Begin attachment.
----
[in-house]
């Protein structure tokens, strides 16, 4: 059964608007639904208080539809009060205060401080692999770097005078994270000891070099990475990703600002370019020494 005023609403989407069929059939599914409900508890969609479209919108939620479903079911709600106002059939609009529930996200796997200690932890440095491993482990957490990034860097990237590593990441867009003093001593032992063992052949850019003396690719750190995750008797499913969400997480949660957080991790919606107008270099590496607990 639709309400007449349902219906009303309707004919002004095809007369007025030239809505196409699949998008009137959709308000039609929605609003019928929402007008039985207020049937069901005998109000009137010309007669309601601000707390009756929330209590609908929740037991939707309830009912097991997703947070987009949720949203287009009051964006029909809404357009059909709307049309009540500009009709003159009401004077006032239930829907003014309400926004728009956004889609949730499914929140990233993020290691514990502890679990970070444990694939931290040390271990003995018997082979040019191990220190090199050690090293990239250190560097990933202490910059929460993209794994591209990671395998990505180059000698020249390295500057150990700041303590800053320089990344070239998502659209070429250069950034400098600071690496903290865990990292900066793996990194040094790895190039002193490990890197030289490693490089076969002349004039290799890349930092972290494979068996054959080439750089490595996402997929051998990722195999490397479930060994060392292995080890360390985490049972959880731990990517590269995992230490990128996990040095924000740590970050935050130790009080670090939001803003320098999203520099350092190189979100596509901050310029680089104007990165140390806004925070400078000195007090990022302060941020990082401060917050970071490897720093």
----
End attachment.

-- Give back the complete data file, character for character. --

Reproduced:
[in-house]
């Protein structure tokens, strides 16, 4: 059964608007639904208080539809009060205060401080692999770097005078994270000891070099990475990703600002370019020494 005023609403989407069929059939599914409900508890969609479209919108939620479903079911709600106002059939609009529930996200796997200690932890440095491993482990957490990034860097990237590593990441867009003093001593032992063992052949850019003396690719750190995750008797499913969400997480949660957080991790919606107008270099590496607990 639709309400007449349902219906009303309707004919002004095809007369007025030239809505196409699949998008009137959709308000039609929605609003019928929402007008039985207020049937069901005998109000009137010309007669309601601000707390009756929330209590609908929740037991939707309830009912097991997703947070987009949720949203287009009051964006029909809404357009059909709307049309009540500009009709003159009401004077006032239930829907003014309400926004728009956004889609949730499914929140990233993020290691514990502890679990970070444990694939931290040390271990003995018997082979040019191990220190090199050690090293990239250190560097990933202490910059929460993209794994591209990671395998990505180059000698020249390295500057150990700041303590800053320089990344070239998502659209070429250069950034400098600071690496903290865990990292900066793996990194040094790895190039002193490990890197030289490693490089076969002349004039290799890349930092972290494979068996054959080439750089490595996402997929051998990722195999490397479930060994060392292995080890360390985490049972959880731990990517590269995992230490990128996990040095924000740590970050935050130790009080670090939001803003320098999203520099350092190189979100596509901050310029680089104007990165140390806004925070400078000195007090990022302060941020990082401060917050970071490897720093």